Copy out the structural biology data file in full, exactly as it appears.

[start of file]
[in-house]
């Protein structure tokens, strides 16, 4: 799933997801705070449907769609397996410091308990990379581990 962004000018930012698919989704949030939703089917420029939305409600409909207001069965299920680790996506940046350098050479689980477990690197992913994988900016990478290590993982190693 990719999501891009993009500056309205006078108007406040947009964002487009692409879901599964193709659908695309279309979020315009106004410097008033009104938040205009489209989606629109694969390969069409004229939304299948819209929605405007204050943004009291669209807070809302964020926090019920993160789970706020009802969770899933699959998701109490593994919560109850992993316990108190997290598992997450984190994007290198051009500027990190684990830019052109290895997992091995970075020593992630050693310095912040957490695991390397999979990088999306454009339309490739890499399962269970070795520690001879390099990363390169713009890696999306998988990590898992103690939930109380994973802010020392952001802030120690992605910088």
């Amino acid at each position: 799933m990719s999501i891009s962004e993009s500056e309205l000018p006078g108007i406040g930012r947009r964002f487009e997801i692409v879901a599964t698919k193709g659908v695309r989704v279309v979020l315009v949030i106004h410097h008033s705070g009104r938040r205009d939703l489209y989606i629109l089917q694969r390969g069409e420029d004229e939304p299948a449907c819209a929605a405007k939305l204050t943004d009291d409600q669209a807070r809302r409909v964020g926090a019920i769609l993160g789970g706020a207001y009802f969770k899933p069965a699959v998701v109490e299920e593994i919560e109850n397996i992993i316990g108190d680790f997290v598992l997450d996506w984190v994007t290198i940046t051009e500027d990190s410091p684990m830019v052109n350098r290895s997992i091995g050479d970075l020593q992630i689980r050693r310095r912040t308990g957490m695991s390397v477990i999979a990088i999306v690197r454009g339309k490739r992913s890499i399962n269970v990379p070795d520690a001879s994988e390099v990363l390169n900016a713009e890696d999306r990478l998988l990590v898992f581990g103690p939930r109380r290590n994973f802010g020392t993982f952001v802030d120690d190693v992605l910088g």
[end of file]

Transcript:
[in-house]
């Protein structure tokens, strides 16, 4: 799933997801705070449907769609397996410091308990990379581990 962004000018930012698919989704949030939703089917420029939305409600409909207001069965299920680790996506940046350098050479689980477990690197992913994988900016990478290590993982190693 990719999501891009993009500056309205006078108007406040947009964002487009692409879901599964193709659908695309279309979020315009106004410097008033009104938040205009489209989606629109694969390969069409004229939304299948819209929605405007204050943004009291669209807070809302964020926090019920993160789970706020009802969770899933699959998701109490593994919560109850992993316990108190997290598992997450984190994007290198051009500027990190684990830019052109290895997992091995970075020593992630050693310095912040957490695991390397999979990088999306454009339309490739890499399962269970070795520690001879390099990363390169713009890696999306998988990590898992103690939930109380994973802010020392952001802030120690992605910088």
């Amino acid at each position: 799933m990719s999501i891009s962004e993009s500056e309205l000018p006078g108007i406040g930012r947009r964002f487009e997801i692409v879901a599964t698919k193709g659908v695309r989704v279309v979020l315009v949030i106004h410097h008033s705070g009104r938040r205009d939703l489209y989606i629109l089917q694969r390969g069409e420029d004229e939304p299948a449907c819209a929605a405007k939305l204050t943004d009291d409600q669209a807070r809302r409909v964020g926090a019920i769609l993160g789970g706020a207001y009802f969770k899933p069965a699959v998701v109490e299920e593994i919560e109850n397996i992993i316990g108190d680790f997290v598992l997450d996506w984190v994007t290198i940046t051009e500027d990190s410091p684990m830019v052109n350098r290895s997992i091995g050479d970075l020593q992630i689980r050693r310095r912040t308990g957490m695991s390397v477990i999979a990088i999306v690197r454009g339309k490739r992913s890499i399962n269970v990379p070795d520690a001879s994988e390099v990363l390169n900016a713009e890696d999306r990478l998988l990590v898992f581990g103690p939930r109380r290590n994973f802010g020392t993982f952001v802030d120690d190693v992605l910088g």